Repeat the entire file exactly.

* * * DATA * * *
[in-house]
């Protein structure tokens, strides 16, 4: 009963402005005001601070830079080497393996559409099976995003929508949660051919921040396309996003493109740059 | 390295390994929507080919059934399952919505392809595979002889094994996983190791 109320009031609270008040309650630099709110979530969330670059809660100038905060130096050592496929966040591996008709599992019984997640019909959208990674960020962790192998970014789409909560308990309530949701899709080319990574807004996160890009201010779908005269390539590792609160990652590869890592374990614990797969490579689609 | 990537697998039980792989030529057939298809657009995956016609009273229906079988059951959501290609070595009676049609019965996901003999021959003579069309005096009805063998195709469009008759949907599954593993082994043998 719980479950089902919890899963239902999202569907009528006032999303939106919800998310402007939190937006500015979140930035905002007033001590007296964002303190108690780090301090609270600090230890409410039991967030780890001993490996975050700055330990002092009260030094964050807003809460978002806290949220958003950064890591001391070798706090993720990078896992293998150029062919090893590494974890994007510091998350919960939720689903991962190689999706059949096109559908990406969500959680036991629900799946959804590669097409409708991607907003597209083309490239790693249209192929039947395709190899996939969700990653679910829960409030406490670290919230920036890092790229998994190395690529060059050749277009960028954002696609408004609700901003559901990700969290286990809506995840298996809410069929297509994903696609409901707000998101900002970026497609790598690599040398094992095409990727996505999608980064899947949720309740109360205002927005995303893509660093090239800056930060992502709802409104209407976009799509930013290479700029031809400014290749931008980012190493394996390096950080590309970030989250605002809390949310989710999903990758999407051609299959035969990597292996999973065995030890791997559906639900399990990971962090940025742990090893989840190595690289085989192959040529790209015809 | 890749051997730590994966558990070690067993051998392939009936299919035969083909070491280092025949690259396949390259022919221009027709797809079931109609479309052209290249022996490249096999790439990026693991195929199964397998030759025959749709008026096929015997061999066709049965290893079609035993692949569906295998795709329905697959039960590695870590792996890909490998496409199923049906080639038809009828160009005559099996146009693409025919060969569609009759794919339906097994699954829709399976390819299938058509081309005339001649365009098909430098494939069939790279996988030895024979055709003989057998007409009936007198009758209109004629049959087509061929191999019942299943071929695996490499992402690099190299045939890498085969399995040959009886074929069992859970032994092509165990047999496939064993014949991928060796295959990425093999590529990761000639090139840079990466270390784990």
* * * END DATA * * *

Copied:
[in-house]
């Protein structure tokens, strides 16, 4: 009963402005005001601070830079080497393996559409099976995003929508949660051919921040396309996003493109740059 | 390295390994929507080919059934399952919505392809595979002889094994996983190791 109320009031609270008040309650630099709110979530969330670059809660100038905060130096050592496929966040591996008709599992019984997640019909959208990674960020962790192998970014789409909560308990309530949701899709080319990574807004996160890009201010779908005269390539590792609160990652590869890592374990614990797969490579689609 | 990537697998039980792989030529057939298809657009995956016609009273229906079988059951959501290609070595009676049609019965996901003999021959003579069309005096009805063998195709469009008759949907599954593993082994043998 719980479950089902919890899963239902999202569907009528006032999303939106919800998310402007939190937006500015979140930035905002007033001590007296964002303190108690780090301090609270600090230890409410039991967030780890001993490996975050700055330990002092009260030094964050807003809460978002806290949220958003950064890591001391070798706090993720990078896992293998150029062919090893590494974890994007510091998350919960939720689903991962190689999706059949096109559908990406969500959680036991629900799946959804590669097409409708991607907003597209083309490239790693249209192929039947395709190899996939969700990653679910829960409030406490670290919230920036890092790229998994190395690529060059050749277009960028954002696609408004609700901003559901990700969290286990809506995840298996809410069929297509994903696609409901707000998101900002970026497609790598690599040398094992095409990727996505999608980064899947949720309740109360205002927005995303893509660093090239800056930060992502709802409104209407976009799509930013290479700029031809400014290749931008980012190493394996390096950080590309970030989250605002809390949310989710999903990758999407051609299959035969990597292996999973065995030890791997559906639900399990990971962090940025742990090893989840190595690289085989192959040529790209015809 | 890749051997730590994966558990070690067993051998392939009936299919035969083909070491280092025949690259396949390259022919221009027709797809079931109609479309052209290249022996490249096999790439990026693991195929199964397998030759025959749709008026096929015997061999066709049965290893079609035993692949569906295998795709329905697959039960590695870590792996890909490998496409199923049906080639038809009828160009005559099996146009693409025919060969569609009759794919339906097994699954829709399976390819299938058509081309005339001649365009098909430098494939069939790279996988030895024979055709003989057998007409009936007198009758209109004629049959087509061929191999019942299943071929695996490499992402690099190299045939890498085969399995040959009886074929069992859970032994092509165990047999496939064993014949991928060796295959990425093999590529990761000639090139840079990466270390784990």